Fortunately my script won’t break anything important if it fails.
Otherwise of course I will stop to just script it. For now it works (nothing more - I’m still early into Elixir).

Thank you for your thougths on my question.

If you are interested - my script: Script to Update the Projects Nix Pkgs Version

My implementation looks for the first quote right after "sha":, so it should work just fine if the JSON is formatted differently.

Author’s name could be "sha":"foobar", so something like {..., "name":"\"sha\":\"foobar\""}. Admittedly, it’s probably just a theoretical issue in this example, since only the first sha is needed.

Yeah, okay, I’ve read the offset calculation wrong on the first read. Still, you might find cases as @sasajuricpointed out, as you treat any non-quotes as skippable whitespace, and then simply taking 40 characters after the token, which might or might not be what you actually want, we don’t even know if what we got is JSON.

Your example won’t match because you need to escape the quotes inside the name. So "sha": is not the same as "sha\":.

If you can identify the key, then it is guaranteed that the following entry is the value. Since this is a publicly documented endpoint, I am not worried about the risks of the result changing. I can always expect SHA being strings (maybe not always being 40 chars, I would need to check their docs, but that’s straight-forward to change). Anything else would be a breaking change. So I am rather interested on false positives/negatives.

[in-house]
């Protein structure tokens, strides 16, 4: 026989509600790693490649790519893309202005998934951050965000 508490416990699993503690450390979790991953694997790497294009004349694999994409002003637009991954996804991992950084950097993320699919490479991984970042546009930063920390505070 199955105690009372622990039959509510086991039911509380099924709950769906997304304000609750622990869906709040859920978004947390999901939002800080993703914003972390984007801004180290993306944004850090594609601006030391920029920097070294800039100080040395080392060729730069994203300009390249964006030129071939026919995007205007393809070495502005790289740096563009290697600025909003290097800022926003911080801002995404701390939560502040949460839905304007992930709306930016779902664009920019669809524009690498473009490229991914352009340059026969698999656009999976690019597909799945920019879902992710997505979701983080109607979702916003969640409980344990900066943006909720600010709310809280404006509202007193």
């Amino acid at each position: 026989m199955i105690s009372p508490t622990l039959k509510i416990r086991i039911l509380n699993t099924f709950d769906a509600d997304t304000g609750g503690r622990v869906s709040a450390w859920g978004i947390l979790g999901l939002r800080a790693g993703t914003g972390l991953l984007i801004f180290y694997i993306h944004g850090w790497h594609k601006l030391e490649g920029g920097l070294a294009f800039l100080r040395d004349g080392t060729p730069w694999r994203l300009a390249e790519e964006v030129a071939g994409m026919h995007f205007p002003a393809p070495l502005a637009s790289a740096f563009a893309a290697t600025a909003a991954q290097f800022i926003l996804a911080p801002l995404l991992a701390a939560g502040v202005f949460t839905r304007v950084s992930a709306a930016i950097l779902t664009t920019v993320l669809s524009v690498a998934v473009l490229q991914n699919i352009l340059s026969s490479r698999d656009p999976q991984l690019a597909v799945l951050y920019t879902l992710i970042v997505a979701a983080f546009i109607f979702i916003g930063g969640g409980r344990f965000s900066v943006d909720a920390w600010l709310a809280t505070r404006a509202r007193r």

To be more concrete, here is an example of where the approach above would decidedly break: if there are nested documents and the inner documents also contain the “sha” key. The paper I linked above does talk about this and the Mison paper they link to goes even more in depth. So I don’t believe there a valid JSON document that would give false positives/negatives except for the already mentioned case of duplicated keys.

Good point!
I guess the only false positive I can think of would be something like {"\"sha": "foobar"}, but that’s admittedly far fetched.

This is IMO the key to your approach. In the context of this problem, we can assume a well defined response, and the fact that quotes must be escaped (i.e. single quotes are not valid json), prevents possible ambiguities in free form fields (e.g. name).

Normally, I’d still go for json parsing (because it requires less assumptions). But I agree that this is a valid approach in some circumstances (e.g. if using deps is not an option, or speed is critical).

1 Like

Another option might be to shell out to a command line tool like jq to do the actual JSON work. Not sure what the performance needs are here though.

That would of course always be an option. But won’t be an argument why to write the script in Elixir first.

Except that it’s really nice that Elixir, from a script, can use shell tools to accomplish some goals. :slight_smile:

My thought was that if you need to traverse the whole body of the JSON and just extract the sha fields then something like jq could simply ingest the file and give them back to you all at once.

But you’re right… that’s more “get this done” than a “Pure Elixir” solution.

Another solution is to use mix_script, so you can use libraries in scripts. The trick is that project is generated from script automatically and then compiled like a normal project. Maybe this situation is not best example, but for me it’s really useful.